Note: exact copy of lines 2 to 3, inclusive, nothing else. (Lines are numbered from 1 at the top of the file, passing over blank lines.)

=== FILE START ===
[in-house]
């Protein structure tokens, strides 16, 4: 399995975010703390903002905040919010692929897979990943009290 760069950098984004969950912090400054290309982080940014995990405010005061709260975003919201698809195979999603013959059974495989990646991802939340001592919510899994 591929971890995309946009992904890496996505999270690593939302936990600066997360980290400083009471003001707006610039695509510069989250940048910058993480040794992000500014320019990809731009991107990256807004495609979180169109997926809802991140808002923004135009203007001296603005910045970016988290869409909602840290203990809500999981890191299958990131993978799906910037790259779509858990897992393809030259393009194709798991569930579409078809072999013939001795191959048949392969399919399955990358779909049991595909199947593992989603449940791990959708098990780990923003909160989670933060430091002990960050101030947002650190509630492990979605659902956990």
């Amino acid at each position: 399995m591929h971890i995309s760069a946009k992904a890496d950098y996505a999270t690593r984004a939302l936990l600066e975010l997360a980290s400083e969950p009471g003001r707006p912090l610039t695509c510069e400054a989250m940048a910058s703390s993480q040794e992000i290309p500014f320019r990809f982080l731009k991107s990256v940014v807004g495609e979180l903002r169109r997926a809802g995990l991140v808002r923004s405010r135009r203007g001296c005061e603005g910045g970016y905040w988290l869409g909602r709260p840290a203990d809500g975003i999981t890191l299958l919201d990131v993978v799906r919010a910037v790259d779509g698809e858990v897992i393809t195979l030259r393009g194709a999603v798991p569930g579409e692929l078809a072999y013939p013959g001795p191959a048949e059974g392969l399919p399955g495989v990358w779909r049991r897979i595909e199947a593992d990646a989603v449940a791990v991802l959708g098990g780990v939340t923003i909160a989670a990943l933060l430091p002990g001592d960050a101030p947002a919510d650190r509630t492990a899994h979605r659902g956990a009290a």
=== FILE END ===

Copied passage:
């Protein structure tokens, strides 16, 4: 399995975010703390903002905040919010692929897979990943009290 760069950098984004969950912090400054290309982080940014995990405010005061709260975003919201698809195979999603013959059974495989990646991802939340001592919510899994 591929971890995309946009992904890496996505999270690593939302936990600066997360980290400083009471003001707006610039695509510069989250940048910058993480040794992000500014320019990809731009991107990256807004495609979180169109997926809802991140808002923004135009203007001296603005910045970016988290869409909602840290203990809500999981890191299958990131993978799906910037790259779509858990897992393809030259393009194709798991569930579409078809072999013939001795191959048949392969399919399955990358779909049991595909199947593992989603449940791990959708098990780990923003909160989670933060430091002990960050101030947002650190509630492990979605659902956990």
């Amino acid at each position: 399995m591929h971890i995309s760069a946009k992904a890496d950098y996505a999270t690593r984004a939302l936990l600066e975010l997360a980290s400083e969950p009471g003001r707006p912090l610039t695509c510069e400054a989250m940048a910058s703390s993480q040794e992000i290309p500014f320019r990809f982080l731009k991107s990256v940014v807004g495609e979180l903002r169109r997926a809802g995990l991140v808002r923004s405010r135009r203007g001296c005061e603005g910045g970016y905040w988290l869409g909602r709260p840290a203990d809500g975003i999981t890191l299958l919201d990131v993978v799906r919010a910037v790259d779509g698809e858990v897992i393809t195979l030259r393009g194709a999603v798991p569930g579409e692929l078809a072999y013939p013959g001795p191959a048949e059974g392969l399919p399955g495989v990358w779909r049991r897979i595909e199947a593992d990646a989603v449940a791990v991802l959708g098990g780990v939340t923003i909160a989670a990943l933060l430091p002990g001592d960050a101030p947002a919510d650190r509630t492990a899994h979605r659902g956990a009290a």